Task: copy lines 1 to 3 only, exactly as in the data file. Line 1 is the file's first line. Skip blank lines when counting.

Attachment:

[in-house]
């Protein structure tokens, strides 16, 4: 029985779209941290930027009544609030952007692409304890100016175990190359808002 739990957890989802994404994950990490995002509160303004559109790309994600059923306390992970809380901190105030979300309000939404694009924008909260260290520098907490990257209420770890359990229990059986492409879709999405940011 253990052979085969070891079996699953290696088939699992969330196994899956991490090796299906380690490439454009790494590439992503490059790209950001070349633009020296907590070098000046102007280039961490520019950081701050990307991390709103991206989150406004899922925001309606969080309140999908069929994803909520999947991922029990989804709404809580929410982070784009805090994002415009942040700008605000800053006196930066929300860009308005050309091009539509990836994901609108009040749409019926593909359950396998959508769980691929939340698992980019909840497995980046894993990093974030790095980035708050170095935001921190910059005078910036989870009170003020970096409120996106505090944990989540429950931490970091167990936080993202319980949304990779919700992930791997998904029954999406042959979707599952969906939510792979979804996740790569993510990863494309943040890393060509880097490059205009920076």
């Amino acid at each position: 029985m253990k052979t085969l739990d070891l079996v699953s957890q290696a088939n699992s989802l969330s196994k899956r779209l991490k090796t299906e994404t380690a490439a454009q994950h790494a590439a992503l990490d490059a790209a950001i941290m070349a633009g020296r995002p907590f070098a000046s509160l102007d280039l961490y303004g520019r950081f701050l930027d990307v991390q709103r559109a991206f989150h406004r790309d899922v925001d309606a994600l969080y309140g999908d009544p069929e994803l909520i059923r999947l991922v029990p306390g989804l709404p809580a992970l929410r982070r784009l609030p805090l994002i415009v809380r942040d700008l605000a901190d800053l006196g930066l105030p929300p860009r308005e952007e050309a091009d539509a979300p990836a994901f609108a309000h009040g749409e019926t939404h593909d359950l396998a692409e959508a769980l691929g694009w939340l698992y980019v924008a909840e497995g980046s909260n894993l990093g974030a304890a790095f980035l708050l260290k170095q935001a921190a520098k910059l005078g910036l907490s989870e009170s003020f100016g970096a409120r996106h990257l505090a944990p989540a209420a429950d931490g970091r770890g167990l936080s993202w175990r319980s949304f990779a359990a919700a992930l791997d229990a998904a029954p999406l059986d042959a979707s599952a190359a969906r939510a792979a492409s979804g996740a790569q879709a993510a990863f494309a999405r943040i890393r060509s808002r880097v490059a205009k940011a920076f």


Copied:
[in-house]
């Protein structure tokens, strides 16, 4: 029985779209941290930027009544609030952007692409304890100016175990190359808002 739990957890989802994404994950990490995002509160303004559109790309994600059923306390992970809380901190105030979300309000939404694009924008909260260290520098907490990257209420770890359990229990059986492409879709999405940011 253990052979085969070891079996699953290696088939699992969330196994899956991490090796299906380690490439454009790494590439992503490059790209950001070349633009020296907590070098000046102007280039961490520019950081701050990307991390709103991206989150406004899922925001309606969080309140999908069929994803909520999947991922029990989804709404809580929410982070784009805090994002415009942040700008605000800053006196930066929300860009308005050309091009539509990836994901609108009040749409019926593909359950396998959508769980691929939340698992980019909840497995980046894993990093974030790095980035708050170095935001921190910059005078910036989870009170003020970096409120996106505090944990989540429950931490970091167990936080993202319980949304990779919700992930791997998904029954999406042959979707599952969906939510792979979804996740790569993510990863494309943040890393060509880097490059205009920076």
């Amino acid at each position: 029985m253990k052979t085969l739990d070891l079996v699953s957890q290696a088939n699992s989802l969330s196994k899956r779209l991490k090796t299906e994404t380690a490439a454009q994950h790494a590439a992503l990490d490059a790209a950001i941290m070349a633009g020296r995002p907590f070098a000046s509160l102007d280039l961490y303004g520019r950081f701050l930027d990307v991390q709103r559109a991206f989150h406004r790309d899922v925001d309606a994600l969080y309140g999908d009544p069929e994803l909520i059923r999947l991922v029990p306390g989804l709404p809580a992970l929410r982070r784009l609030p805090l994002i415009v809380r942040d700008l605000a901190d800053l006196g930066l105030p929300p860009r308005e952007e050309a091009d539509a979300p990836a994901f609108a309000h009040g749409e019926t939404h593909d359950l396998a692409e959508a769980l691929g694009w939340l698992y980019v924008a909840e497995g980046s909260n894993l990093g974030a304890a790095f980035l708050l260290k170095q935001a921190a520098k910059l005078g910036l907490s989870e009170s003020f100016g970096a409120r996106h990257l505090a944990p989540a209420a429950d931490g970091r770890g167990l936080s993202w175990r319980s949304f990779a359990a919700a992930l791997d229990a998904a029954p999406l059986d042959a979707s599952a190359a969906r939510a792979a492409s979804g996740a790569q879709a993510a990863f494309a999405r943040i890393r060509s808002r880097v490059a205009k940011a920076f």